Advice on Overcoming the “Powdered Butt Syndrome”  

elegant old couple sitting home using laptop min

“Powdered Butt Syndrome” is a term describing older adult parents whose adult children give them good advice, but the parents reject it due to thinking, ‘I powdered your butt when you were a baby, so what makes you think you can tell me something I don’t already know?’ Despite the term being comical, it can result in older adults rejecting sound financial advice and ultimately lead to negative financial outcomes. 

Clyde and Agnes* were money management clients who had made mistakes with their money. They had three children, and their oldest son had some good advice. As parents, they did not want to hear it, which led to an uncomfortable family dynamic. 

The older son knew about The Senior Source, and fortunately, Clyde and Agnes were open to financial management help through the organization. Sometimes expert advice from an independent third party is instrumental in people getting the help they need. 

One of The Senior Source’s longtime Money Management Volunteers, Curtis Gilmore recalls, “Even though I was telling them a lot of the same things that their son was saying, they were open to hearing me out. We made progress and enacted several changes in their finances.” 

Curtis reminisced that it was relatively simple in the early days of serving them. At that time they were both still capable. However, after a while, both began to have cognitive issues and exhibit signs of dementia. With the help of staff members, Curtis ultimately assisted them with their advanced directives and setting up a trust. 

Additionally, they shared with Curtis that one of their children could not manage money, and they knew that if he received his share of the inheritance all at once, it could destroy his life. With the trust in place, he would get an ongoing stipend. It was a comfort for Clyde and Agnes to know that they had done all they could to pass along their inheritance in such a way that would benefit all three of their children. Curtis is proud to have helped them overcome the “Powdered Butt Syndrome.”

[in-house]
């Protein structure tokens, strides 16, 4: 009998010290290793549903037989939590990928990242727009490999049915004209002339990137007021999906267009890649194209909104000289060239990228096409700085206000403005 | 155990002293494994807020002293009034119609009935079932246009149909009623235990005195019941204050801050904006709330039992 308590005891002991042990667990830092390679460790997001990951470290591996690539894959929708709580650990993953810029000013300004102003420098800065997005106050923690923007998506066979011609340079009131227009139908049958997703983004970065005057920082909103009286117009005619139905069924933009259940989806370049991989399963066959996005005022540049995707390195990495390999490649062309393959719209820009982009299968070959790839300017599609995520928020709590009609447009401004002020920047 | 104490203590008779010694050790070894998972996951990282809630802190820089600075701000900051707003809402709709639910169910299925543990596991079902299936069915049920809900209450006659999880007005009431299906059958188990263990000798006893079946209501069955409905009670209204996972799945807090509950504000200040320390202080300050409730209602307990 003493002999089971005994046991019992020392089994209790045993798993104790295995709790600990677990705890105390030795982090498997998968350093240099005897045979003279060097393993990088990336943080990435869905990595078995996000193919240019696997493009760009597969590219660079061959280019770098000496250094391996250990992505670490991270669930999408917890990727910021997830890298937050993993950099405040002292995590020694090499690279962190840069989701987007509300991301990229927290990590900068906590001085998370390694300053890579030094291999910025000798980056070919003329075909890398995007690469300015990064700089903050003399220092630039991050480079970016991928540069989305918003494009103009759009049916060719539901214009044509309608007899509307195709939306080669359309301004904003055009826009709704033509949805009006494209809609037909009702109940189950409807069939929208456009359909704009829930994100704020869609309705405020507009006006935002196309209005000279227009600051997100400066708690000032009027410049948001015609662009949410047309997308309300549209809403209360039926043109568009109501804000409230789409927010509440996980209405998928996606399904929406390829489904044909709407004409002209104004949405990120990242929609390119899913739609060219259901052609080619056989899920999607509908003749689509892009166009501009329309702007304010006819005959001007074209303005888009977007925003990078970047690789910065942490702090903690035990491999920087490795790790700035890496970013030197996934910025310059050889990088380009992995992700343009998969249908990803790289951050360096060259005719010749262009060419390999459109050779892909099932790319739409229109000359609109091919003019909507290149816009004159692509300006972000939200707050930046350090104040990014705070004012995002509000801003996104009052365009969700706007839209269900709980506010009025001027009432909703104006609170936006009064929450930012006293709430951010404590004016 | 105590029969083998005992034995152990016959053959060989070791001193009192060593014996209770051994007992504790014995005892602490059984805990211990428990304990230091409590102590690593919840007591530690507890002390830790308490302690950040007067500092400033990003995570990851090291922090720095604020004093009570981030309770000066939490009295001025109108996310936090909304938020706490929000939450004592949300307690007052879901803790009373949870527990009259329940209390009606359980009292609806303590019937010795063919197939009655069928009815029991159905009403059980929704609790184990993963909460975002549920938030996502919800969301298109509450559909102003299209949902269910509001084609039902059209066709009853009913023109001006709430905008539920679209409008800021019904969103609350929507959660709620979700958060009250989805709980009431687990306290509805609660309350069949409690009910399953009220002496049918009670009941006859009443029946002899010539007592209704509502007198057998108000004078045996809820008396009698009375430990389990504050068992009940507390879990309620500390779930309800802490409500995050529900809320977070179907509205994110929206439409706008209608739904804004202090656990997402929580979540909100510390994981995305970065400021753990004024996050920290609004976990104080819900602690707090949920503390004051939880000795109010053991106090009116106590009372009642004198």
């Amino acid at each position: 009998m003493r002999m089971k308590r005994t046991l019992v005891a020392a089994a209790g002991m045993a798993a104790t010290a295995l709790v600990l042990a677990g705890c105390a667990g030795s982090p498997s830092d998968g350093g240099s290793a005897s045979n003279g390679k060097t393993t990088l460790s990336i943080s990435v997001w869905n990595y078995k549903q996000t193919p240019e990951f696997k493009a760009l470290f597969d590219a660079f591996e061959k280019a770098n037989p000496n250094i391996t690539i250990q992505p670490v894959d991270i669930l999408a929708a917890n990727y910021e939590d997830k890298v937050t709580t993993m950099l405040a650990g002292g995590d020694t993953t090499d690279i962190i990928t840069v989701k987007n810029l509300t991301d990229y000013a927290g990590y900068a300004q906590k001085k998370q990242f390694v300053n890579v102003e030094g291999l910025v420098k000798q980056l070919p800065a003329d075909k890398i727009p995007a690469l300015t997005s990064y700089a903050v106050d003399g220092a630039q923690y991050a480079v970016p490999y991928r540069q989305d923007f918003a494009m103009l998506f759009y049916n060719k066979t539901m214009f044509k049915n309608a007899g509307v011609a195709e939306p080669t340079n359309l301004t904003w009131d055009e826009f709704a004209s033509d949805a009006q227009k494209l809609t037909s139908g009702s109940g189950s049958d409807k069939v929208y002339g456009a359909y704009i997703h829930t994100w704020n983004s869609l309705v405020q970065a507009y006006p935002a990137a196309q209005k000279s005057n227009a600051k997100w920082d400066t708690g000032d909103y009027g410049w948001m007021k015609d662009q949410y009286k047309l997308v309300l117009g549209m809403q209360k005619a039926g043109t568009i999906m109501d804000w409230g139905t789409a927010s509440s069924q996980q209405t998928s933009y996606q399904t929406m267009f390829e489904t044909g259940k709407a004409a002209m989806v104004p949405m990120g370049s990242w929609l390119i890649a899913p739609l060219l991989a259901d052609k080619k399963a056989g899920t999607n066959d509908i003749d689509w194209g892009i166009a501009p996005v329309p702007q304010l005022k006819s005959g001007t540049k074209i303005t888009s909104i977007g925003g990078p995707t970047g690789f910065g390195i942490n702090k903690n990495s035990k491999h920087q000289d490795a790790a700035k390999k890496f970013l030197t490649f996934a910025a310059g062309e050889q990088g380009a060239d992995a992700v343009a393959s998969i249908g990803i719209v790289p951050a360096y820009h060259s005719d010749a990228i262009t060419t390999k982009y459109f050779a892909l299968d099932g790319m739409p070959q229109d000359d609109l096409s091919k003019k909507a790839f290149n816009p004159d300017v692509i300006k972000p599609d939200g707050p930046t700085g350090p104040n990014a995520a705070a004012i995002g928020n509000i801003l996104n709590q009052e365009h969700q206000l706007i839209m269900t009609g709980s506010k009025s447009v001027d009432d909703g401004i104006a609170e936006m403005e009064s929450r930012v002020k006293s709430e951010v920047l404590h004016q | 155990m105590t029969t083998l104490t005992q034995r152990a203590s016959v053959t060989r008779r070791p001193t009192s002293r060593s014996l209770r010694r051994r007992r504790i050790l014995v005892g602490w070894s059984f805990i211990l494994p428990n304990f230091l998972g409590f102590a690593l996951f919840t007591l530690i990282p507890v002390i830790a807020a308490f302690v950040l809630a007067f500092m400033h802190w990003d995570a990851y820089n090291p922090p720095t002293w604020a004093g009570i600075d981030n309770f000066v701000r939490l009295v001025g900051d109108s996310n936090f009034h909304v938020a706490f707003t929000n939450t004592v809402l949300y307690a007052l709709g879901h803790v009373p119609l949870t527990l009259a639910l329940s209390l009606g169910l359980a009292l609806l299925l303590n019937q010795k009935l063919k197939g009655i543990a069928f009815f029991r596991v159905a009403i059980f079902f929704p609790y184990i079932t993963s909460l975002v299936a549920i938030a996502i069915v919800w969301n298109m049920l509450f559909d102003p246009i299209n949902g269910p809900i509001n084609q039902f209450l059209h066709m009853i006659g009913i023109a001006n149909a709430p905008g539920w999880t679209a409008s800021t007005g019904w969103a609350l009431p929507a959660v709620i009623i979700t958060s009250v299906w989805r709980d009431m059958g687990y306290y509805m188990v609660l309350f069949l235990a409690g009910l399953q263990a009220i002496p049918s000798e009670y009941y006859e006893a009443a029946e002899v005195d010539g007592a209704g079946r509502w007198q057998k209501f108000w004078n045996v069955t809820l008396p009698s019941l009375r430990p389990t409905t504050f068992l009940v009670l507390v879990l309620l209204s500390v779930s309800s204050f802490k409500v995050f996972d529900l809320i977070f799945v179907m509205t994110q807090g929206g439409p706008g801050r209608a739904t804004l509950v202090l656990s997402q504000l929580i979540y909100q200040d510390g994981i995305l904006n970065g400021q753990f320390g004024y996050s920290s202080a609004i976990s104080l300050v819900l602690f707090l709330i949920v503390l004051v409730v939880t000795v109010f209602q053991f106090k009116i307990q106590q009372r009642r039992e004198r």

Curtis Gilmore is one of many Money Management Volunteers who has spent more than a decade helping older adults and their adult children improve their financial situation. Gilmore had a long career in finance – ranging from working at one of the ‘Big Eight’ accounting firms to being a Chief Financial Officer of a medium-sized company here in Dallas. 

Natalie Krusz, Senior Financial Case Manager with the Elder Financial Safety Center (EFSC), matches skilled volunteers like Curtis with older adults who have identified that they need help improving their finances. These trained volunteers work under close supervision of EFSC staff to help seniors manage their finances. Depending on what is needed, they help with creating budgets and developing plans to get out of debt, estate planning documents like a will, teaching how to avoid frauds and scams and so much more. 

To learn more about becoming a Money Management Volunteer or client, reach out to or call 214-823-5700. 

*Names changed for confidentiality

This program is funded, in part, by Santander Consumer USA.



Contact Julie Krawczyk, Elder Financial Safety Center Director at 214-525-6157.

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